Michael: On tuning just-in-time. First 150 times the specializer is called it will try a different version of a program, then it will thereafter select the one that has performed best. You could imagine that kind of tuning across nodes that attempt different versions then communicate which runs fastest across the group of nodes.

Brian: From coders point of view, people here are fully dialed in to optimization questions, and work on that; but vast majority of Python programmers won't be at that level. How to bring people to the table, make it easy for suggestions to be visible to Python programmers and for the optimization to happen deeper in the machine. One project: A vehicle miles traveled analysis module ... used Python, ordinary Python arrays (not NumPy) ... could be one, hundreds, or thousands of cells being question -- a couple megabytes of floats in Python ... so there's a practical example. I'm aware that in Paul Wadell's project they moved a lot of calculations into NumPy arrays first, and consciously structured operations to take advantages of that. Whatever you can do to help NumPy .

Dav: Synthicity has some good coders, worth considering those use cases. Astro folks are doing lots of Python code over ginormous data sets. Worth connecting with them. Josh Bloom and Saul Perelmuter. AstroPy developers -- one of them is in that group.

Aaron: How would people interface with you who have a good use case.

Chick: start with me

Rachel: The Hacker Within. W 3:30-5:30, meeting in 190 Doe. Most people are doing and talking about Python. Mostly nuclear engineers, but hoping to expand. This might be a fruitful group in which to discuss SEJITS.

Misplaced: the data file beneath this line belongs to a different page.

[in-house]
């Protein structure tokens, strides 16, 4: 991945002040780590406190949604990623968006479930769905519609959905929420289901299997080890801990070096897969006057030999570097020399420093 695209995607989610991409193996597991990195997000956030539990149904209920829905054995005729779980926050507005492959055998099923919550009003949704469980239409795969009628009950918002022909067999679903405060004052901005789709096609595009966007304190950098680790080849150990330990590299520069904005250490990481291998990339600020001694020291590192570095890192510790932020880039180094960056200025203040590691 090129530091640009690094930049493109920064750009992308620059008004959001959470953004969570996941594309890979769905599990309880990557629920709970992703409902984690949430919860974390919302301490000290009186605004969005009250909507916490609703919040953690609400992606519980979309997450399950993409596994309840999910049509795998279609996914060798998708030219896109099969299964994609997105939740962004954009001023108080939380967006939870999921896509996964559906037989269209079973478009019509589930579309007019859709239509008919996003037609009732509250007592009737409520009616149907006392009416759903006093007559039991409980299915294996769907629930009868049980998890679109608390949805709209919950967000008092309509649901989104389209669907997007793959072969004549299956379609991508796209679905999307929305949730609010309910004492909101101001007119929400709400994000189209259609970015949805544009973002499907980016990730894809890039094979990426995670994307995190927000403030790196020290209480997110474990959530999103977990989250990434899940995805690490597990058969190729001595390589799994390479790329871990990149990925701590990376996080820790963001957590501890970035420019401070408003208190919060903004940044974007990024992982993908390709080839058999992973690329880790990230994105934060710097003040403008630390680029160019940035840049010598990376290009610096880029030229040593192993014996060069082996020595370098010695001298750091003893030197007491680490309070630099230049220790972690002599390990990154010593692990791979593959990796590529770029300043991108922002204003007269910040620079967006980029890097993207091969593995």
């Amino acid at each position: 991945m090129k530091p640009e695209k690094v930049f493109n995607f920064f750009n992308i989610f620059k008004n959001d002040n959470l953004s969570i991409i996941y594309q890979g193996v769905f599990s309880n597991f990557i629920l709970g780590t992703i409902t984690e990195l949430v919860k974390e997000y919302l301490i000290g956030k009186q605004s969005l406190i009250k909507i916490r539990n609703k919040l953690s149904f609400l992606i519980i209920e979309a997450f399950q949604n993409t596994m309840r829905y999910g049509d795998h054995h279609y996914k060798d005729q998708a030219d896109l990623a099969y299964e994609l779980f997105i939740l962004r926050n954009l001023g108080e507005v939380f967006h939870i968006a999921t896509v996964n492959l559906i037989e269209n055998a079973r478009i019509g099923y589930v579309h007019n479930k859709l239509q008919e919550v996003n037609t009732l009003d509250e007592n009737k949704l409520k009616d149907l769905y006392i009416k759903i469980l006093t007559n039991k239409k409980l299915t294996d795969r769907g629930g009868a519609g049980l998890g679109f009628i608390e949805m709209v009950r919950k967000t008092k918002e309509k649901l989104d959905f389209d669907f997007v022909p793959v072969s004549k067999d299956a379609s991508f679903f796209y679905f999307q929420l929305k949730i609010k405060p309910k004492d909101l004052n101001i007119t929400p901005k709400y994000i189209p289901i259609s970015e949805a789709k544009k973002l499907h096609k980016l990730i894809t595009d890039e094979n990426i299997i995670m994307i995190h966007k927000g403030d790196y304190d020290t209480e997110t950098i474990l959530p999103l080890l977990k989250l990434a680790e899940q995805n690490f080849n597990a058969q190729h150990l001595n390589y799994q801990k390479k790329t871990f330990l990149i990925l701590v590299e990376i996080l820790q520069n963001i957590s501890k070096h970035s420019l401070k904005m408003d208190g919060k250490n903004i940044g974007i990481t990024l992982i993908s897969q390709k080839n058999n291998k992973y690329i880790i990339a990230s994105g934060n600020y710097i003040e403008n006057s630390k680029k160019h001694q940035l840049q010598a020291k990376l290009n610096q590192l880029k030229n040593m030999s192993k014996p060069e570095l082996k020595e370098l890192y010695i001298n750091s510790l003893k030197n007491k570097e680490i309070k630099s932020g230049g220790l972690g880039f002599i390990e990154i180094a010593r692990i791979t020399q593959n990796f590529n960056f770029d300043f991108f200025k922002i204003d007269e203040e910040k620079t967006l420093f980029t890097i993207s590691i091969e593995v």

Rick Katz: SAIT has schedule builder -- sets of potential schedules for students planning courses -- back-end of a website, dual processor, Python 2.6.8 in a virtual environment; but Python 2.4.3 is more normally installed in our environment.

Rachel: I missed presentation part of this ... but can I ask about messy, multiple language codebases?

Lenny: Most of our work has been Python, but in theory you could handle crosstalk.

Rick Katz: Decorator?

Chick: Yes, Decorator pattern or otherwise overwriting a particular class.

Ryan: Does C code get preserved?

Lenny: Not currently, but it could be. Caching generated programs.

Brian: Root project at CERN? Interactive C++ -- in a shell.

Aaron: What languages do you support?

Chick: So far just Python. Pressure to support Scala, but there are hurdles there. Down the road: FPGA 'glued' to core, so hardware runs specialized parts of algorithm. Intel is on a path to offering this, but it's not for sale yet.

Dav: Bitcoin group might be folks interested in working on that.

Chick: Pressamonious. Floating point optimization.